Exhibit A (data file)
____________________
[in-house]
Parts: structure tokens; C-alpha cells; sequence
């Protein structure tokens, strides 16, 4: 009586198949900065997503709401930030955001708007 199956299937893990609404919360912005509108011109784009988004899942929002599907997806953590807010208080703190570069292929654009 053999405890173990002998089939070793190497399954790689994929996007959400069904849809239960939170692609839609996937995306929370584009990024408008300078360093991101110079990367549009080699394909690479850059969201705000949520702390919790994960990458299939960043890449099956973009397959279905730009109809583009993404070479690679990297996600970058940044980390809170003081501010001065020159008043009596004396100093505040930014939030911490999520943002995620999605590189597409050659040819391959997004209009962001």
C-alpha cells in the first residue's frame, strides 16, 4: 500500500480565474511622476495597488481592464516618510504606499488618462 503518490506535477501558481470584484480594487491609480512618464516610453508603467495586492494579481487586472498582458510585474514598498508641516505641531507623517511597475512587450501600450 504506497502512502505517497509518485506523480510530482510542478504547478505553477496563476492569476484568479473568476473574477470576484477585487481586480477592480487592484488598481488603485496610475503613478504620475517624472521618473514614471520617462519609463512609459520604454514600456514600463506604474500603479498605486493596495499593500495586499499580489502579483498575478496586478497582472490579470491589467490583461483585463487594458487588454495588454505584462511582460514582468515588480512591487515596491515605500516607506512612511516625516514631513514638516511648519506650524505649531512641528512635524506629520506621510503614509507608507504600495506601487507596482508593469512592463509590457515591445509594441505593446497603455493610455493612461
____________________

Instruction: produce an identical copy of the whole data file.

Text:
[in-house]
Parts: structure tokens; C-alpha cells; sequence
């Protein structure tokens, strides 16, 4: 009586198949900065997503709401930030955001708007 199956299937893990609404919360912005509108011109784009988004899942929002599907997806953590807010208080703190570069292929654009 053999405890173990002998089939070793190497399954790689994929996007959400069904849809239960939170692609839609996937995306929370584009990024408008300078360093991101110079990367549009080699394909690479850059969201705000949520702390919790994960990458299939960043890449099956973009397959279905730009109809583009993404070479690679990297996600970058940044980390809170003081501010001065020159008043009596004396100093505040930014939030911490999520943002995620999605590189597409050659040819391959997004209009962001």
C-alpha cells in the first residue's frame, strides 16, 4: 500500500480565474511622476495597488481592464516618510504606499488618462 503518490506535477501558481470584484480594487491609480512618464516610453508603467495586492494579481487586472498582458510585474514598498508641516505641531507623517511597475512587450501600450 504506497502512502505517497509518485506523480510530482510542478504547478505553477496563476492569476484568479473568476473574477470576484477585487481586480477592480487592484488598481488603485496610475503613478504620475517624472521618473514614471520617462519609463512609459520604454514600456514600463506604474500603479498605486493596495499593500495586499499580489502579483498575478496586478497582472490579470491589467490583461483585463487594458487588454495588454505584462511582460514582468515588480512591487515596491515605500516607506512612511516625516514631513514638516511648519506650524505649531512641528512635524506629520506621510503614509507608507504600495506601487507596482508593469512592463509590457515591445509594441505593446497603455493610455493612461